Question: I am in a difficult position and need your help. My son is suffering from a rare bone disease and we have been struggling to meet the expenses for his treatment. He needs a surgery and long-term rehabilitation. We had approached a charity in India and they crowd-sourced some money for my son. Will it be legal for me to accept that money while I am residing in the UAE? Can that money be wired to the UAE from India? What are the legal restrictions involved?
Pursuant to your queries, it may be noted that the Foreign Exchange Management Act of 1999 (FEMA); Foreign Exchange Management (Remittance of Assets) Regulations of 2016 read with Notification No. FEMA 13 (R)/2016-RB issued on 1 April 2016 (the Notification), and Master Direction 13/ 2015-16 - Remittance of Assets updated on 28 April 2016 (the Master Direction), shall be applicable.
In response to your queries, it may be noted that as an NRI, you may remit from India up to $1 million in a financial year. This is in accordance with Regulation 4 (2) of the Notification and Regulation 3.2 of the Master Direction.
Regulation 4 (2) of the Notification reads as follows:
“4. Permission for remittance of assets in certain cases:-
(2) A Non-Resident Indian (NRI) or a Person of Indian Origin (PIO) may remit through an authorised dealer an amount, not exceeding USD 1,000,000 (US Dollar One million only) per financial year.
"Provided further that where the remittance is to be made from the balances held in the NRO account, the account holder shall furnish an undertaking to the Authorised Dealer that the said remittance is sought to be made out of the remitter’s balances held in the account arising from his/ her legitimate receivables in India and not by borrowing from any other person or a transfer from any other NRO account and if such is found to be the case, the account holder will render himself/ herself liable for penal action under FEMA.”
In furtherance to the above, Regulation 3.2 of the Master Direction, reads as follows:
“3.2 Remittances by NRIs/ PIOs
ADs may allow NRIs/ PIOs, on submission of documentary evidence, to remit up to USD one million, per financial year:
Where the remittance is to be made from the balances held in the NRO account, the Authorised Dealer should obtain an undertaking from the account holder stating that “the said remittance is sought to be made out of the remitter’s balances held in the account arising from his/ her legitimate receivables in India and not by borrowing from any other person or a transfer from any other NRO account and if such is found to be the case, the account holder will render himself/ herself liable for penal action under FEMA.”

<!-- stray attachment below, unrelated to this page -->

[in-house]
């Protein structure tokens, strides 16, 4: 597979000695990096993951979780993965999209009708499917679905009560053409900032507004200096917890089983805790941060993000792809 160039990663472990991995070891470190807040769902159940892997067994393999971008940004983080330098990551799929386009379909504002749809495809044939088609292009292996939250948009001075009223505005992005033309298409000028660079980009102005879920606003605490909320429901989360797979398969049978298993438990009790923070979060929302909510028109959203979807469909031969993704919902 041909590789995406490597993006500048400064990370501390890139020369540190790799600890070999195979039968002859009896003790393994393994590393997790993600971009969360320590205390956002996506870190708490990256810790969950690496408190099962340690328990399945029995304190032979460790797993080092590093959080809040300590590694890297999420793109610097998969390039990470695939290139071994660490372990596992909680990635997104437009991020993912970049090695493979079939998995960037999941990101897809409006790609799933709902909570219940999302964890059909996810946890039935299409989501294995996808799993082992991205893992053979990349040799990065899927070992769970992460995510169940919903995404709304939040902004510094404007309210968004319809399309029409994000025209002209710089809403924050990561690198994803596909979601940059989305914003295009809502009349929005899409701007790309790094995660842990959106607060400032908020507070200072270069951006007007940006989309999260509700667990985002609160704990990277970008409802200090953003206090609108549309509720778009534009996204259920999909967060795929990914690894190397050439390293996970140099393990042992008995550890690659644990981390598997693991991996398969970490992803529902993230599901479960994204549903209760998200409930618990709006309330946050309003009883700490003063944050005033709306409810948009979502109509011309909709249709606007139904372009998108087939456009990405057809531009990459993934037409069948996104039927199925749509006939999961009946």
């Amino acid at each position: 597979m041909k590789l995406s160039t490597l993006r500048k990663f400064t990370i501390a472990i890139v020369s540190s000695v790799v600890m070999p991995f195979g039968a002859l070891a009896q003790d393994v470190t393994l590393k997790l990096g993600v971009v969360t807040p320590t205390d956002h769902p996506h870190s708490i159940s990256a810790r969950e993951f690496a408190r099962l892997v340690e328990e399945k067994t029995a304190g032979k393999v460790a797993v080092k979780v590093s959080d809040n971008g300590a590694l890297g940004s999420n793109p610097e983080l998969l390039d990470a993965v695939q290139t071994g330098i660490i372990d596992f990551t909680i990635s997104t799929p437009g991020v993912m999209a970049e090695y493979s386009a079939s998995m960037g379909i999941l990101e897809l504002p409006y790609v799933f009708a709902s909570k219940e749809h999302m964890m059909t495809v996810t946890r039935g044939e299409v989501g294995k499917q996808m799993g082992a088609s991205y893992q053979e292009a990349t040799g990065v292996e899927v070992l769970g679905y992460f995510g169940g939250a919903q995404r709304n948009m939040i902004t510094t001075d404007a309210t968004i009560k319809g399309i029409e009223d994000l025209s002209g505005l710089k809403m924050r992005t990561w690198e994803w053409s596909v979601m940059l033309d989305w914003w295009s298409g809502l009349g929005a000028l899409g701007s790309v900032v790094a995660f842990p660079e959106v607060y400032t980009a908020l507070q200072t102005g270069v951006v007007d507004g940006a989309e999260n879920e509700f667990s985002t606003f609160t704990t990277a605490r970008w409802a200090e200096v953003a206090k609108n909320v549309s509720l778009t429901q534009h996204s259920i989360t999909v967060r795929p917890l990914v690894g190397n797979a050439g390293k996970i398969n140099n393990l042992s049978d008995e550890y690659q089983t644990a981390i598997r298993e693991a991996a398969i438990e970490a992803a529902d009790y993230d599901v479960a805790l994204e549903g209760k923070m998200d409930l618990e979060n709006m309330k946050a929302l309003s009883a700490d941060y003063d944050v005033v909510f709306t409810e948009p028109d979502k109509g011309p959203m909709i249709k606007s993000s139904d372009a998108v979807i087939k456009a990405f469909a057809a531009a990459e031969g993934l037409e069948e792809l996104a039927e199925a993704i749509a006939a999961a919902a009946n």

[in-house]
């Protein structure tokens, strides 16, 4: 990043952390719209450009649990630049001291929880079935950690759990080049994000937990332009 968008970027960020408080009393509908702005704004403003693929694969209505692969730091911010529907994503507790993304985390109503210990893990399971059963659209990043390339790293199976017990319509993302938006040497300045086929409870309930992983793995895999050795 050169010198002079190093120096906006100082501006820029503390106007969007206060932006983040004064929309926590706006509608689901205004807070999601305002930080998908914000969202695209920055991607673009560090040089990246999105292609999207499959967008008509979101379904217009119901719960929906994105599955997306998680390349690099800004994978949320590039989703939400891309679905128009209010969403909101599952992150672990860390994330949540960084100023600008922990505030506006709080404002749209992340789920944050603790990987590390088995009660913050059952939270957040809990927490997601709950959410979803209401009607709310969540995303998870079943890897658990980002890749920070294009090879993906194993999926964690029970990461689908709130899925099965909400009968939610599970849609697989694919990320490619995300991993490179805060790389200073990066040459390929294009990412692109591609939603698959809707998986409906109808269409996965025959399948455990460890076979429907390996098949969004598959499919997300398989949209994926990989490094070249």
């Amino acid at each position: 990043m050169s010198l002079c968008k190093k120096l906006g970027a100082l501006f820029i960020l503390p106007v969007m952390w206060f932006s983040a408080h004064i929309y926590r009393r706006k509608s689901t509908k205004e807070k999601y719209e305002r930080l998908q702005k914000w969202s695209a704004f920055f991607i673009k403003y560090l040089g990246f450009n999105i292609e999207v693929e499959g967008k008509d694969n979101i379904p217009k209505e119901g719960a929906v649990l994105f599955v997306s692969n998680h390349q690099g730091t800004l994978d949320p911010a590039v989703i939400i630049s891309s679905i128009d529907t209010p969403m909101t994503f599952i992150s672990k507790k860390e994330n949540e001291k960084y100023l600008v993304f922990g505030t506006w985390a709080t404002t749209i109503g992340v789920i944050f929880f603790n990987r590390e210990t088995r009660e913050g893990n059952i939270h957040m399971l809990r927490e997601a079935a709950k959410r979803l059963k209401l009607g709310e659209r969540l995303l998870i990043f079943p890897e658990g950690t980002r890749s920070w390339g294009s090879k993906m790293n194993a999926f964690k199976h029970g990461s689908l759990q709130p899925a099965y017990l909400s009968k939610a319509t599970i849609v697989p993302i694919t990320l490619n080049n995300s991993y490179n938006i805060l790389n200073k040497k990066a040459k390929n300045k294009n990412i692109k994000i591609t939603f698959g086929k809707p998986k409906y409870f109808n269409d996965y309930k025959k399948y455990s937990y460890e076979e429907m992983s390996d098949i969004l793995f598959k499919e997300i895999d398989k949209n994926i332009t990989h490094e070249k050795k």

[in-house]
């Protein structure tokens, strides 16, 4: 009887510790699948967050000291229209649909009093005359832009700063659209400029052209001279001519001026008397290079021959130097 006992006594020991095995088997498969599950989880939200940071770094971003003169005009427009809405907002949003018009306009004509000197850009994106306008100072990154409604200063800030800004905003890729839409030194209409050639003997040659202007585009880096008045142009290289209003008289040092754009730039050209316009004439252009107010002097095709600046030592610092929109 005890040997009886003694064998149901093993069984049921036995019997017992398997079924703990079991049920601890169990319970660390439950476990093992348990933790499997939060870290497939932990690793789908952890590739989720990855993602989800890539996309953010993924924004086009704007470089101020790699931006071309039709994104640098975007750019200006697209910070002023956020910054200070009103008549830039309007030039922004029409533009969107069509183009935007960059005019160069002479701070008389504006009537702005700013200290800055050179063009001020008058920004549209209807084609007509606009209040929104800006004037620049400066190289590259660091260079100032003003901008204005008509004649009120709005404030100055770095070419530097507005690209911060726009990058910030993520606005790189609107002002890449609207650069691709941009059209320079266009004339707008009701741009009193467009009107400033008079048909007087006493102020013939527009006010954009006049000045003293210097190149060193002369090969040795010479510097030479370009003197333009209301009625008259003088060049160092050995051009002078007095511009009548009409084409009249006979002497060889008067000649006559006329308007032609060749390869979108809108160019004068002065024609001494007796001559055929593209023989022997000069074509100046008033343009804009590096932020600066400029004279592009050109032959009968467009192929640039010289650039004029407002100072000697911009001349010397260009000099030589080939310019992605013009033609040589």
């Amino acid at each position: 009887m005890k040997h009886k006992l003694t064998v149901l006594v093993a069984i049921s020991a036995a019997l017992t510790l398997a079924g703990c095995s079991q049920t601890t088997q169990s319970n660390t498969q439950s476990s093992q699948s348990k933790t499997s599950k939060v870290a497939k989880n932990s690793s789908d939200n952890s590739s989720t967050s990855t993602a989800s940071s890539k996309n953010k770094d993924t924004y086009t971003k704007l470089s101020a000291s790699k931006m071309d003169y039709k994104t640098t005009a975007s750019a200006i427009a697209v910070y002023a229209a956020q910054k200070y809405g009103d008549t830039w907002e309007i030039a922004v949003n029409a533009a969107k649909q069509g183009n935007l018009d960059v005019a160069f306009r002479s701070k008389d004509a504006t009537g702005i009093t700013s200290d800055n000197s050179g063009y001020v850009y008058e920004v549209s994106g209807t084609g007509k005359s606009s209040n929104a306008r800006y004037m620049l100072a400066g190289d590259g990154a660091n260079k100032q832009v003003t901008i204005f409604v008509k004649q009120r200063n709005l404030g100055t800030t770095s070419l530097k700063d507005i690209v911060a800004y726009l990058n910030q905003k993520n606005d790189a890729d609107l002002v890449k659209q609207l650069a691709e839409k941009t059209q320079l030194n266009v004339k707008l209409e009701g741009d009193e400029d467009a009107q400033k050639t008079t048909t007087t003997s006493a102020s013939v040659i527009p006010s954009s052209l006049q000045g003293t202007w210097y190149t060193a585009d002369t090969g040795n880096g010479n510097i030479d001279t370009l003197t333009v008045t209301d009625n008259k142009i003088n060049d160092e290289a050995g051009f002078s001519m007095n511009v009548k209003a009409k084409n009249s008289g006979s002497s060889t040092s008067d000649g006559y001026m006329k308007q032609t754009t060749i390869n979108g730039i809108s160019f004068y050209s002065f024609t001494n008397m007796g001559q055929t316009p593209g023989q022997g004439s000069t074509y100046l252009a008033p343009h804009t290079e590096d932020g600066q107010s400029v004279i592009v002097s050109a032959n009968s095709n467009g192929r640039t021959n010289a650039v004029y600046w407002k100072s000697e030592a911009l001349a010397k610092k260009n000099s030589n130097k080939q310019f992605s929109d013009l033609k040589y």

On the basis of the aforementioned undertaking, considering that the transfer to be made is from donations received from a charity in India and not from balances arising from your legitimate receivables in India, the transfer may not be legal under the Notification and the Master Direction, and consequently may not be facilitated by the Authorised Dealer.
In view of the foregoing, while the transfer may not be permitted under the Notification and the Master Direction, the permission of the Reserve Bank of India (the RBI) may be sought, to consider the special circumstances of your case wherein, should the transfer not take place, it would cause immense hardships to your son.
This is in accordance with Regulation 7 (1) (ii) of the Notification and Regulation 4.1 (b) of the Master Direction. Regulation 7 (1) (ii) of the Notification, reads as follows:
“7. Reserve Bank's prior permission in certain cases:-
(1) A person who desires to make a remittance of assets in the following cases, may apply to the Reserve Bank, namely:
(ii) Remittance to a person resident outside India on the ground that hardship will be caused to such a person if remittance from India is not made."
In furtherance to the above, Regulation 4.1 (b) of the Master Direction, reads as follows:
“4. Remittance of assets requiring RBI approval
4.1 Prior approval of the Reserve Bank is necessary for remittance of assets where:
(b) Hardship will be caused to a person if remittance from India is not made to such a person.”
You may approach the RBI in India and/or consult a chartered accountant or a legal practitioner, to gain further clarifications in relation to your queries.
Ashish Mehta is the founder and Managing Partner of Ashish Mehta & Associates. He is qualified to practise law in Dubai, the United Kingdom and India. Full details of his firm on: www.amalawyers.com. Readers may e-mail their questions to: email@example.com or send them to Legal View, Khaleej Times, PO Box 11243, Dubai.
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